I also noticed that my Instagram was posting to my Facebook profile and my wife mentioned that people were commenting on the photos I was posting from our trip to Newport Beach last week. I wish that you could pin a post to the top of your profile like you can with a Facebook Business page. Since Facebook does not show much of what you post to your entire friends list, many people do not know why I am not responding. There is no easy way to make that known. I did add a message in my about me section mentioning that I am no longer checking my Facebook profile but people who are already my Facebook friend would have to dig to find it.

I have been considering disabling my Facebook profile because that would make it easier to remove myself from the equation. A friend of mine deleted his Facebook profile and then started getting messages and calls from people asking if he was ok. He said that people thought he might be having marital problems or that maybe something went wrong with his health. This is the kind of weird OCD or whatever it is that people on Facebook have. Facebook is so engrossed into people’s lives that when something doesn’t seem right, they assume the worst and have to know the gritty details. The issue I have here is that most people would never bother to call or check in on you personally so long as you have your Facebook profile going. The moment you remove yourself from the tribe, everybody assumes the worst and must know the drama. When there isn’t any drama, they go back to scrolling Facebook on their phones in hopes to find something else they can feed off of.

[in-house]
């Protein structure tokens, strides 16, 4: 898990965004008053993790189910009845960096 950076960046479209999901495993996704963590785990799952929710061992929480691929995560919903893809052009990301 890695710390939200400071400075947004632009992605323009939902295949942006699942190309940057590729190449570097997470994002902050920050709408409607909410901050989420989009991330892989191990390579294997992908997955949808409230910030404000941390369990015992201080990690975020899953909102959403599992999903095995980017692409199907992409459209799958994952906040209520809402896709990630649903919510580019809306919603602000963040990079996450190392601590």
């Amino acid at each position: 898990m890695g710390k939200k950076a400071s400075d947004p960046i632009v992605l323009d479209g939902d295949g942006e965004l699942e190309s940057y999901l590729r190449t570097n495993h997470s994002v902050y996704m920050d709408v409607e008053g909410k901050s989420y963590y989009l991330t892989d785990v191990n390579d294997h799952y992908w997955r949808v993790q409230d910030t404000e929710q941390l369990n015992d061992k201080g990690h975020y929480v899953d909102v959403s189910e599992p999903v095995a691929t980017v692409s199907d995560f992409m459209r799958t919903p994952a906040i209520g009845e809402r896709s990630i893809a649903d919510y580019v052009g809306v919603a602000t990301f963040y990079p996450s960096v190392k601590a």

What is hard is that all of my family uses Facebook to stay up to date with what we are doing and to see photos of our kids. To be honest, I kind of like it that way. My family and I talk maybe once a week, sometimes a little less than that. It’s just the way we have always been with communication, even before social media. My wife’s family talks much more often and seeing a post on social media often triggers a phone call. When I decide to post to my blog or another social network, my family often does not see that post. Being on Facebook does make it easier because everybody is there.

Not posting to Facebook all week has also changed how I feel about Facebook pages for businesses. The more Facebook forces businesses to pay for advertising the less I want to be involved with it altogether. When there was talk of the Facebook IPO, I knew that they were going to have to switch gears quickly into money mode and that is what they have done. Facebook runs tests on us showing us different content to see how we react to it. They show us less of what we actually want to see so we spend more time there. For many, it has turned into an addiction. For me, I would spend a lot of time there just trying to find something interesting. It would take me 10 minutes of scrolling to find something that was interesting enough to read or comment on.